What Is Bay Street?

Bay Street lies at the heart of Toronto’s downtown business district and is often used as a catchword for Canada’s financial industry, just as Wall Street has come to be a shorthand for the U.S. financial services industry.

Key Takeaways

  • Bay Street is a street in Toronto's downtown business district and is a metonym for Canada's financial industry.
  • Bay Street is used in Canada the same way Wall Street is used in the United States or Dalal Street is used in India.
  • The area around Bay Street houses five of Canada's main banks: the Bank of Montreal, Scotiabank, Canadian Imperial Bank of Commerce (CIBC), Toronto-Dominion Bank (TD Bank), and the Royal Bank.
  • The Toronto Stock Exchange (TSX) is located one block west of Bay Street.
  • When individuals refer to Bay Street, they are typically referring to economic and financial topics in Canada.
  • Until the 1970s, Montreal was still the financial hub of Canada, until financial institutions moved to Toronto due to government party changes.

Understanding Bay Street

Bay Street is the Canadian equivalent of Wall Street and is home to several major banks, large corporate law firms, and other important Canadian institutions. Four of Canada's five major banks have office towers at the intersection of Bay Street and King Street: the Bank of Montreal, Scotiabank, Canadian Imperial Bank of Commerce (CIBC), and Toronto-Dominion Bank (TD Bank). The Royal Bank is also situated close to these banks.

Talk about Bay Street invariably centers on economic and financial issues, with an emphasis on the Toronto Stock Exchange (TSX), which is located about a block west of Bay Street, at the intersection of York Street and King Street.

The TSX is the most significant stock exchange in Canada, the third-largest stock exchange in North America by capitalization, after the New York Stock Exchange and the Nasdaq. In regards to listed securities, it is one of the exchanges with the highest number.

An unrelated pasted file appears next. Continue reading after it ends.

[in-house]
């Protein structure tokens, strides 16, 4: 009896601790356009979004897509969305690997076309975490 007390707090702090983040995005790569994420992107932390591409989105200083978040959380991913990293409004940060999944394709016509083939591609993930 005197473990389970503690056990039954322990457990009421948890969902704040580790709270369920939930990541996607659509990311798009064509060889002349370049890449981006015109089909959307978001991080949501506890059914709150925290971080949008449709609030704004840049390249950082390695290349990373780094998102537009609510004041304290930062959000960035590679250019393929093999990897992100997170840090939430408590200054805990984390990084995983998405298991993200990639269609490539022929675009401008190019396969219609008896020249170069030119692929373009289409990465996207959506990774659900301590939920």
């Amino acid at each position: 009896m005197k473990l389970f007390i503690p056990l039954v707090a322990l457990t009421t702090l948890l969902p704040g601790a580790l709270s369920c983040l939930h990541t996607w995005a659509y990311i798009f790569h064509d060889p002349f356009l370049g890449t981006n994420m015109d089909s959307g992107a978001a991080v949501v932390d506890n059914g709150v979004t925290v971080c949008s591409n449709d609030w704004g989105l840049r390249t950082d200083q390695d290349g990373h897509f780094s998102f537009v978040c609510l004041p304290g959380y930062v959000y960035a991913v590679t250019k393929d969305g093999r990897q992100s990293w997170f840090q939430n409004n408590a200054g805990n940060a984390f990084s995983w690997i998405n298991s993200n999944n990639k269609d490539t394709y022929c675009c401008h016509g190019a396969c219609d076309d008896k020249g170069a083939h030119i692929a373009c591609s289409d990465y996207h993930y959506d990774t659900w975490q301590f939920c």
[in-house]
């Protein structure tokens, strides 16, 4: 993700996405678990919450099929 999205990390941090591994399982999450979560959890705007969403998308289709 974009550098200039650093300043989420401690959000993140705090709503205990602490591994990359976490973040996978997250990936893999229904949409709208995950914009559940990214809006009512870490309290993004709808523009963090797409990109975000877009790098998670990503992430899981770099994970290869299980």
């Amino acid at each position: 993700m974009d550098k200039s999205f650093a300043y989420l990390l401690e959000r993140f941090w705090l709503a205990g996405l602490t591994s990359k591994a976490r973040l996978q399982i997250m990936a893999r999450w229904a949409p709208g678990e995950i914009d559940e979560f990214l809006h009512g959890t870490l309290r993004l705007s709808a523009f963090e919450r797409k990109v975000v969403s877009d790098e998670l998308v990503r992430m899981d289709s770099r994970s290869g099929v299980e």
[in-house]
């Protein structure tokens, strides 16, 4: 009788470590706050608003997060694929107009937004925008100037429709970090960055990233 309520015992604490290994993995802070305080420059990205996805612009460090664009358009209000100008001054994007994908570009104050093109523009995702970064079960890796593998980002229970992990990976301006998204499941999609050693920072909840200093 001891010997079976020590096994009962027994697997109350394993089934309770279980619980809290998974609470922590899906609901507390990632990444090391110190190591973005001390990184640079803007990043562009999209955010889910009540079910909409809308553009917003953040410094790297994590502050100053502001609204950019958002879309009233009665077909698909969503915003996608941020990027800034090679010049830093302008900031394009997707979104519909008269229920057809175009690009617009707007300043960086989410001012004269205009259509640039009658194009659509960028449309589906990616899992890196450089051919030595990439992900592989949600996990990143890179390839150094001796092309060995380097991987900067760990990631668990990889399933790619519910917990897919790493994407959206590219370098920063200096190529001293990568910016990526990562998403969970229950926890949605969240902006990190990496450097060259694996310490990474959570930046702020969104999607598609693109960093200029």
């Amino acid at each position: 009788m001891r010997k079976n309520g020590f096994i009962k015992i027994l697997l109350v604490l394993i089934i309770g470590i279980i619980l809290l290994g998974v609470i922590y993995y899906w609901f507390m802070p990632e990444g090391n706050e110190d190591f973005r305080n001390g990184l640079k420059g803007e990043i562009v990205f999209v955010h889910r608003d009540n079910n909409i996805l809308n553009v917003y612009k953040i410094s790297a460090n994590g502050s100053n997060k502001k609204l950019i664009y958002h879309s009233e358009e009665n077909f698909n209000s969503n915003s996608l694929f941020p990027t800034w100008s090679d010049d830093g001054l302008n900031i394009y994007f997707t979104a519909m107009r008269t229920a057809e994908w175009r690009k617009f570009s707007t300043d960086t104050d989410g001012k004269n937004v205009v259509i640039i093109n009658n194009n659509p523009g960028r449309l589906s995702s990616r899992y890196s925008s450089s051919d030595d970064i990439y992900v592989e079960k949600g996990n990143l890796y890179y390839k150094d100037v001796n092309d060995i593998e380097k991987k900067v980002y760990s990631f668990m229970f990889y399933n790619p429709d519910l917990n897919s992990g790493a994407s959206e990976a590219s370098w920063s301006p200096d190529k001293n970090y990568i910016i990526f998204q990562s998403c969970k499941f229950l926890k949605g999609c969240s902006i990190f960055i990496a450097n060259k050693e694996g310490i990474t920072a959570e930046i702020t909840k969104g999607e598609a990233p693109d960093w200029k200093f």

Until the 1970s, St. James Street in Montreal, where major English insurance, banking, and trust companies had built their Canadian head offices since the second half of the 19th century, was still Canada's financial center. Canada's financial services industry relocated after the separatist Parti Quebecois provincial government was elected in 1976.

Bay Street History

Bay Street used to be known as Bear St when the thoroughfare was first created and obtained the Bay Street name when it connected another street to the Toronto Harbor. During the 1800s, it was a prominent street that included many of the city's newspapers, such as the Toronto Mail, the Toronto Star, and The Globe and Mail.

The area around Bay St and King St was once known as the "MINT" corner, because of the banks that stood there: Montreal Bank, Imperial Bank, Nova Scotia Bank, and Toronto Bank. But from the mid 20th century, banks have changed their names and others have taken up shop in the location, making the "MINT" acronym not as widely used as it once was, though many of the original "MINT" banks remain.

Bay Street is used as a reference to finance and economics in everyday lingo. For example, someone might say "That investment manager has experience from Bay Street." There is an old adage that farmers used to say: "Cold as a Bay Street banker's heart," referring to the ruthlessness and money orientated nature of many individuals in the financial sector.

Bay Street as an Employer

Given the amount of large financial institutions and law firms in and around Bay Street, it is one of the highest sources of employment in Canada. Not only is it an attractive destination for employment within the country, but even globally. Many immigrants from other nations seek the opportunities provided by the well-established firms in the Bay Street area.

Bay Street is also considered a good alternative to Wall Street. Wall Street is typically considered more broad, competitive, and cutthroat, whereas the industry in Bay Street is more consolidated. In addition, salaries at the firms on Bay Street are comparable to those of Wall Street, yet the cost of living in Toronto is less than that of New York, making people's income go a lot further.